Figures released by the Council of Mortgage Lenders (CML) show that mortgage repossessions are at an all-time low. In the three months leading up to the end of June this year, there were 92,500 mortgages in arrears of at least 2.5% of the balance – 13.4% lower compared to the same period last year, and the lowest level on record since the Council began recording figures in 1994.
Home seizures are also in decline – there were just 1,300 homeowner repossessions and 500 buy-to-let repossessions for the same period.
If the figures continue to follow the trend for the rest of the year, 2016 will have the lowest annual total since 1982. In 1982 there were just 6.5 million mortgages, compared to the 11.1 million mortgages that exist today.
The low levels of mortgage arrears and repossessions could be due to a number of factors. Low interest rates have resulted in better deals with more affordable payments; and lenders have been slower to take repossession action where borrowers have been struggling.
Director-general of the CML Paul Smee thinks that while borrowers have been given priority to their mortgage payments, lenders have been more committed to helping them through periods of difficulty where possible. Lenders have been seen to adjust payment terms or suspend payments through difficult times, after regulators have encouraged them to avoid repossessions after the financial crisis. High rates of employment have also contributed to the promising figures.
The recent interest rate cut by the Bank of England is likely to provide further comfort to those on variable mortgage rates, where lenders pass on the reductions. A good number of lenders – including Barclays, HSBC, Nationwide, the Royal Bank of Scotland and Santander – have all sad they will be passing on the full 0.25% saving to borrowers on Standard Variable Rates (SVRs), together with those on trackers.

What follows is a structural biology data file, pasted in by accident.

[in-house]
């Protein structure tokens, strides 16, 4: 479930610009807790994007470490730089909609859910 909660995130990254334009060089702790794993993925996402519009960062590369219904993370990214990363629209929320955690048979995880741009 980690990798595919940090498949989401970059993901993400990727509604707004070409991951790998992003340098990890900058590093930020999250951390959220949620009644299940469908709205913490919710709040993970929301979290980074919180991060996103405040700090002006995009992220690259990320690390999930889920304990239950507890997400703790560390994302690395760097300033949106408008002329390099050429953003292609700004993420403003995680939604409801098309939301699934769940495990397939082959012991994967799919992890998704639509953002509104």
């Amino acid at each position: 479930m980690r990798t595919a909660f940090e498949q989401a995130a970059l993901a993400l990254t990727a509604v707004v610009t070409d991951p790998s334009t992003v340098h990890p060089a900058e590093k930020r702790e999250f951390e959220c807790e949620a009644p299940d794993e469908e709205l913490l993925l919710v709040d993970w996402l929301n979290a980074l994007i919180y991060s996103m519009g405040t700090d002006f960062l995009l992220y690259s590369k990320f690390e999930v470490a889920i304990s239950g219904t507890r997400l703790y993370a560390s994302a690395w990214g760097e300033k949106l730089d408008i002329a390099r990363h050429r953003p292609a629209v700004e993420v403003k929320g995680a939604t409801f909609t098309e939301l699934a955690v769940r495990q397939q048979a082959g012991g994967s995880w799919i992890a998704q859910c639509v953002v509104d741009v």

While mortgage repossessions are down, the number of households evicted from rented accommodation increased for the same period by 1%. There were 10,467 repossessions of private rented homes from April to June, compared to 10,372 for the same period in 2015, according to the Ministry of Justice. In England alone, 22,592 households were evicted from private rented accommodation over the past 12 months, an increase of 88% compared to five years ago, according to Shelter. Shelter attributes this growth to the “terrible impact” of welfare cuts and “chronic lack” of affordable homes.
Could you benefit from switching mortgages?
The recent interest rate cuts have meant that there are even more amazing deals to be had on the mortgage market. However, many stay put, believing that early repayment penalties and arrangement fees will outweigh the savings of switching their mortgage to a better deal. If you’re wondering whether you could benefit from making the switch, contact our Property Team who would be pleased to advise you on your options.